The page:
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JR Session 16; Wizard Ride 60: Hello, Abs!

March 20, 2009

“We have to show the horse what we would like to do, but we have to allow him to do it.” Walter Zettl

Thursday, 3/19/2009

The other day, I got the wheels turning in Sarah’s head when I told her how well Wizard trotted the ground pole in our last ride. Tonight during my warmup for my lesson, I heard the wonderful and familiar sound of jump poles being rearranged. Once we worked on getting a good rhythm for our trot and asking for a little bend, Sarah told us to trot the a pole. I stayed straight, concentrated on the rhythm of the trot, curled a pinky finger in his mane, kept my eyes ahead, and Wizard took care of the rest. Good boy! We trotted the pole in both directions. She added another pole and we trotted a “line”.

Then Sarah got creative.

She set up a little bitty hunter course of poles. Line, diagonal, line, diagonal. If I felt Wizard rushing or getting tense, I asked for a walk for three steps and went back up to the trot. Wizard was fabulous! He trots the poles really nicely. I remember doing a lot of work like this with Alibar and he always wanted to canter after the pole, but Wizard is happy to trot, and he really picks his feet up nicely. Work over ground poles and cavaletti will help his topline as well as his balance.

Sarah got really creative.

She made little itty bitty teeny tiny crossrails that were about the height of the poles themselves. She even made what we jokingly called a vertical and a spread fence, of poles on the lowest jump cup, about 6 inches apart. Wizard did the little course like a champ! It was so much fun (after the initial shock! I had assumed we were working on more trot work and bending and was totally not expecting this kind of lesson).

The change in routine was great for me. I could feel myself riding better and Wizard was very interested in his job. It was a big challenge to keep all of our flatwork in mind and focus on the course of poles.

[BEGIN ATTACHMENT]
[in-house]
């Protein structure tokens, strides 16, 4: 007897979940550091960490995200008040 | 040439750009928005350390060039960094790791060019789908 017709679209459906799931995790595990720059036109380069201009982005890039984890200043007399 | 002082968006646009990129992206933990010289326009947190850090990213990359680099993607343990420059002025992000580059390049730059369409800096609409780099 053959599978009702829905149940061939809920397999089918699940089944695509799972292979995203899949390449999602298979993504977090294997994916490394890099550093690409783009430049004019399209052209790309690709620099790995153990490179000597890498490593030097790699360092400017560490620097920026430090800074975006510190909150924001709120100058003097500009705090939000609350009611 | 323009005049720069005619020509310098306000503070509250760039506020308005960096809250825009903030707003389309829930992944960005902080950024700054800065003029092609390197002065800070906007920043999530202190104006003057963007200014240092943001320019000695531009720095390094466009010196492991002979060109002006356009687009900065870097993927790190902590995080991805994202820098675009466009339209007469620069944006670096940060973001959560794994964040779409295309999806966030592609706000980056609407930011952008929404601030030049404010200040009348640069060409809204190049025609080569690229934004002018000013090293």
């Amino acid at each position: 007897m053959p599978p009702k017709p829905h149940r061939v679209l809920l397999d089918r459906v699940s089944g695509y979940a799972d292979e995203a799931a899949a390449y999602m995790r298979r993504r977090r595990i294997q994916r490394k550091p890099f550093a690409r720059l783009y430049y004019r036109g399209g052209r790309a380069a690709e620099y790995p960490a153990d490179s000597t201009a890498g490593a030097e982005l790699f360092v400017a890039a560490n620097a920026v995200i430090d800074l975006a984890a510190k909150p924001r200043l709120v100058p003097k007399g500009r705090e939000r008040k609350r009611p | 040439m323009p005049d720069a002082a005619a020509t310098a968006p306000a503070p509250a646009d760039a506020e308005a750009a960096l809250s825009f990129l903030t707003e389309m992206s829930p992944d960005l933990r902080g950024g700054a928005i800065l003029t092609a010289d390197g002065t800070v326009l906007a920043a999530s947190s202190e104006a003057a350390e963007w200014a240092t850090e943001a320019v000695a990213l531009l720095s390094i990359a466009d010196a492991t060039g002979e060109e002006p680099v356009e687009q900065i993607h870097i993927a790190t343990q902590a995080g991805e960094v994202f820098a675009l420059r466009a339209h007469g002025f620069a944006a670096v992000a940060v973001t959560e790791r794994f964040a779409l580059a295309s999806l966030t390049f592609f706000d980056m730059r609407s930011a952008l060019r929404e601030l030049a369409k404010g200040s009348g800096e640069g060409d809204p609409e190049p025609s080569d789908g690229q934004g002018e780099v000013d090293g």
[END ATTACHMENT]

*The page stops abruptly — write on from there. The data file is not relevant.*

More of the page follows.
Here’s our little outside line…


And then we popped over this one… Just kidding.


The entire ride lasted about 45 minutes. Wizard is getting fitter- he just had sweat under the saddle. As Walter Zettl also says, “We have to go to the limit, but never over”.

I was recently going through Ingrid and Reiner Klimke’s The New Basic Training of the Young Horse and was delighted to see that Wizard is following the basic schedule that they use for young horses (minus the hacking, but I’m hoping to do a little trail riding soon). Of course, we’re going twice as slowly as the book’s plan *g* Here’s the third month’s training plan:

Main aim: Developing looseness under the rider; developing pushing power and contact on the lunge.

Quiet work in rising trot on both reins, both on the circle and going large around the school, trot-walk transitions, stretching and chewing the reins out of the rider’s hand. When possible following a lead horse in walk and trot over cavaletti and single poles. Hacking out in walk behind a lead horse- enjoying the countryside.

Introducing the driving aids of the voice and the whip on the lunge. Short spells of canter on the lunge. Increasing tempo in trot to develop pushing power and the contact with the bit, making sure that the horse does not come behind the vertical. The side reins must not be too short. Cavaletti work on the lunge is a good gymnastic exercise and strengthens the back muscles. Free-jumping; free-schooling in the indoor school- with correct equipment.

After Wizard was cooled out and put to bed, I took JR out for a groundwork session. My goal was to start him with the process of long-lining with clicker training. I tacked him up with a surcingle and a longeing cavesson and attached my long lines to the rings on the cavesson and through the surcingle rings. I stood to his side, asked for a walk, and when he did… click and treat. Good boy!

We repeated the cues a few times in each direction. He broke into a trot a few times but as long as he was forward and straight, I let him trot. I prefer forward at this point.

I longed him a few rotations at the walk and trot, then turned him loose to stretch his legs.


He is moving out freely and I think that he’s feeling pretty good after his chiropractic adjustment. Hooray! He has an amazing amount of suspension for an Appendix Quarter Horse- I can totally see him in the dressage ring some day :^)

As I walked out of the barn, I felt a familiar muscle burn- abs! Hello abs, nice to have you back. It’s been a while, eh? I think the work over poles with Wizard helped me use my core muscles more properly today. I’ve long believed that the motivation of jumping always makes me a better rider- I always pinned better in over fences classes than I did in flat classes. It feels really good to get my riding muscles back. A year ago, Alibar injured his hock and I did not ride very much for several months. When the hock healed was when he was diagnosed with lymphosarcoma. And in the beginning of my sessions with Wizard, I really sat pretty quietly and stayed out of his way. Now that we are ramping up the work in our lessons, I’m beginning to feel like a rider again and it feels good.

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